British man dies after being bitten by a sea snake off Groote Eylandt



Updated

October 05, 2018 10:49:10

A British man has died after being bitten by a sea snake while working on a fishing trawler off the Northern Territory coast.

Key points:

  • The man was bitten while working on a fishing trawler off Groote Eylandt
  • NT WorkSafe is investigating the incident
  • The British High Commission has been informed of the man’s death

Northern Territory Police said the 23-year-old was bitten while pulling up a net about 12:00pm on Thursday, about 70 nautical miles south of Groote Eylandt.

A CareFlight helicopter crew and ships in the area rushed to help but were unable to save the man.

Craig Garraway from St John Ambulance said there was little emergency services could do to help the man.

“A trawler off Groote Eylandt had reported that one of their male crewmen had been bitten by a sea snake,” Mr Garraway said.

“The Groote Island health clinic and police responded to the trawler, but unfortunately the male passed away at some point yesterday afternoon.”

The man was declared dead after the trawler arrived at the town of Borroloola in the Gulf of Carpentaria.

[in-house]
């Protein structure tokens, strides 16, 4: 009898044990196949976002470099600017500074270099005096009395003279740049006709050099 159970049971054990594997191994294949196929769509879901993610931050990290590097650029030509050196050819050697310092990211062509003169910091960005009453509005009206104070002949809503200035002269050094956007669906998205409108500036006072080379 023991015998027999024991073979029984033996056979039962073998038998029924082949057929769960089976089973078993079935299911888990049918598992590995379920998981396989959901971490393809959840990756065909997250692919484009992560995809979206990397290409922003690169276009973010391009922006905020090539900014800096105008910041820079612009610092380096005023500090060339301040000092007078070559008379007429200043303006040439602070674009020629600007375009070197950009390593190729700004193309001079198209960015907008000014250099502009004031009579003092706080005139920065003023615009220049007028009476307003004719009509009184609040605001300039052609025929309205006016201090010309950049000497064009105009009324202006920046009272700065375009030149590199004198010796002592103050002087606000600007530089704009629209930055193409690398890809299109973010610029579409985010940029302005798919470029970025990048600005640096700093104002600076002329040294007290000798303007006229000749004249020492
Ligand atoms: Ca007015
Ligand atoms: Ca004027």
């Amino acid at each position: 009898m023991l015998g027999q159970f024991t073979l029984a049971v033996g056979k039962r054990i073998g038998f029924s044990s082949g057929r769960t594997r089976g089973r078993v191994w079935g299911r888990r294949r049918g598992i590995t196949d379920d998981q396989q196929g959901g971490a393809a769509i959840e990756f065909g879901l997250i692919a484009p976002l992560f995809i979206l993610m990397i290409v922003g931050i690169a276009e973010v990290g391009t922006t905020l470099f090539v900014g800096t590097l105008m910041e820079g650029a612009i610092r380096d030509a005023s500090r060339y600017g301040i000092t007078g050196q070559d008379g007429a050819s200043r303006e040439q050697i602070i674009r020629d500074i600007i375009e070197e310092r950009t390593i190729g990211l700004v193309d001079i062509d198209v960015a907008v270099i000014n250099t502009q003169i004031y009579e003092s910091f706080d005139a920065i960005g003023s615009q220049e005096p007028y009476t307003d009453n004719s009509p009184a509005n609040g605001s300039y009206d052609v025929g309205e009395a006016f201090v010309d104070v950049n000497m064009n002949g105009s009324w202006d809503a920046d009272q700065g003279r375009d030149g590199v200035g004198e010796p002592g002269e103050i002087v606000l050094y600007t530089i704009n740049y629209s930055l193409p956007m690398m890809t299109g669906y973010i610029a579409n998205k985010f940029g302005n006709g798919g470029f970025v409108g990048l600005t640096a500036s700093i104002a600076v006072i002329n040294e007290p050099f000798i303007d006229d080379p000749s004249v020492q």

The British High Commission has been informed of the man’s death.

Police are investigating and a post mortem will be carried out.

NT WorkSafe said in a statement it had been notified of the man’s death and had commenced an investigation into the incident.

It is not the first death involving a young British man aboard an Australian fishing boat in the north.

Twenty-year-old Ryan Donoghue was electrocuted on a prawn trawler in the Gulf of Carpentaria in November 2013.

NT Coroner Greg Cavanagh found his death was needless and a tragic waste of young life.

“It would have been prevented if there was even a modicum of compliance with the law,” Mr Cavanagh said.

Sea snakes ‘equally poisonous’ as tiger snakes

Earlier this year, Darwin fisherman Peter Davis nearly had his finger amputated after being bitten by a sea snake that was snagged on his line.

Sea snakes are “equally poisonous if not more poisonous as things such as our tiger snakes and western brown [snakes], Charles Darwin University honorary fellow Dr Michael Guinea said at the time.

While sea snakes were rarely aggressive underwater, if caught by a fisherman Dr Guinea said cutting the fishing line could be the safest option.

Anyone bitten by a sea snake should bandage the wound and immobilise it, before seeking medical attention within 24 to 48 hours, authorities advise.

Topics:

death,

community-and-society,

fishing-aquaculture,

nt,

australia

First posted

October 05, 2018 09:59:52



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